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The company also discussed other possible scenarios for its future after filing for Chapter 11 bankruptcy.
Cryptocurrency lending Celsius, currently engulfed in bankruptcy proceedings, is reportedly planning to rebuild as a crypto custody business.
According to a report, the custody project, code-named ‘Kelvin’, which would store users’ crypto and charge clients fees for certain transactions, was presented to the company on September 8 by Celsius CEO Alex Mashinsky and the head of innovation and chief compliance officer Oren Blonstein.
The company also reportedly discussed other possible scenarios for its future after filing for Chapter 11 bankruptcy in July.
Celsius had previously not charged customers any fees for transactions, withdrawals, and origination or early termination, something which was used as a sales pitch to ask customers to “unbank” from traditional finance.
According to a source with knowledge of the situation quoted in the report, the committee voiced its doubt regarding Mashinsky’s connection with Celsius and the projected Kelvin project.
“If the foundation of our business is custody, and our customers are electing to do things like stake somewhere or swap one asset for the other, or take a loan against an asset as collateral, we should have the ability to charge a commission,” Blonstein said at the meeting.
Mashinsky also reportedly compared the company’s potential resurgence in the meeting to the successes of other once bankrupt companies including PepsiCo Inc and Delta Air Lines Inc.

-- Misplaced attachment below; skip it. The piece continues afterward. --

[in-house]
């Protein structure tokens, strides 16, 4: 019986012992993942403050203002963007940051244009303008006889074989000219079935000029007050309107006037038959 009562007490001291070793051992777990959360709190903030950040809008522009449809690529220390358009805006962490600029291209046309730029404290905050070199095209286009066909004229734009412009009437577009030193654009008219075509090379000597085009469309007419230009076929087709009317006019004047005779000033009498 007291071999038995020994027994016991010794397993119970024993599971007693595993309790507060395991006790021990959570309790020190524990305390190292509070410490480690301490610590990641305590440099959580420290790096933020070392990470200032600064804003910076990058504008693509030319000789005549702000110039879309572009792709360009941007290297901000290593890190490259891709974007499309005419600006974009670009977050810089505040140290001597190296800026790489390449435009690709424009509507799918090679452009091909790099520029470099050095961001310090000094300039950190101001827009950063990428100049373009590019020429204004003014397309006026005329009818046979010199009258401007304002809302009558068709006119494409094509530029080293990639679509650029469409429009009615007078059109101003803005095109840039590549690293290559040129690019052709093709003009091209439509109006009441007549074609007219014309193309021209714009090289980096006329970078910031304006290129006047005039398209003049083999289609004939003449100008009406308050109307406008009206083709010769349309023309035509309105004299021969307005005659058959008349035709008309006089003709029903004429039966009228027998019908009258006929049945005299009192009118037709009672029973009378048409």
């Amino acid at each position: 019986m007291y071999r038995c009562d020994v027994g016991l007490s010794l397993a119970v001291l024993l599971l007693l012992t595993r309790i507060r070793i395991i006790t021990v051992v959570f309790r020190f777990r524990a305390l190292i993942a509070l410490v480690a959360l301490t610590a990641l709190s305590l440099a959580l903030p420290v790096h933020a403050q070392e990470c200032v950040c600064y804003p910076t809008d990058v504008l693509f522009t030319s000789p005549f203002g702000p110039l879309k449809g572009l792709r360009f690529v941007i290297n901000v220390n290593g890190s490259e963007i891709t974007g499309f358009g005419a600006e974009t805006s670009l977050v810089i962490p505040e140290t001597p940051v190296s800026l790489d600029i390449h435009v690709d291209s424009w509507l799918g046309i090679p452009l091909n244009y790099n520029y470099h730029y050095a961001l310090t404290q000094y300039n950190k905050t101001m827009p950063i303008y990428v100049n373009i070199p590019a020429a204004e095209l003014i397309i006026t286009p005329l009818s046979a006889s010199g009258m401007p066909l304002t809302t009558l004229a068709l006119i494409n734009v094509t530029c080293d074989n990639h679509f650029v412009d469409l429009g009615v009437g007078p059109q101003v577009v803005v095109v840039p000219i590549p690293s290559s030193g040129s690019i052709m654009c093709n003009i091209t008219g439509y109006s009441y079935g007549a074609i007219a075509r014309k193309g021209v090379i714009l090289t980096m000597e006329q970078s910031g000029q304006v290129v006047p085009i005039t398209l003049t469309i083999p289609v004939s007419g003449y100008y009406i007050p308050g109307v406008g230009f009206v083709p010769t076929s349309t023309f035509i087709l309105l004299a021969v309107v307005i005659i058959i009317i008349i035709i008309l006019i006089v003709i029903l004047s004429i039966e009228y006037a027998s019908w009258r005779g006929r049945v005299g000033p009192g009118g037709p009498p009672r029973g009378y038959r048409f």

“Does it make the Pepsi taste less good?” Mashinsky asked in the meeting. “Delta filed for bankruptcy. Do you not fly Delta because they filed for bankruptcy?” he stated.
In June, Celsius filed for Chapter 11 bankruptcy in the Southern District of New York, including its cryptocurrency mining division.
The company claimed that by doing so, it would be able to “stabilize its business and complete a comprehensive restructuring transaction that maximizes value for all stakeholders.”
Financial regulators in Vermont recently suggested that the crypto lending company occasionally resembled a Ponzi scheme by asserting that it deceived investors about its financial standing and occasionally used new investors’ funds to pay out existing ones.
Additionally, users have resorted to the judicial system to obtain access to more than $22.5 million in funds that Celsius has been holding since freezing withdrawals in June.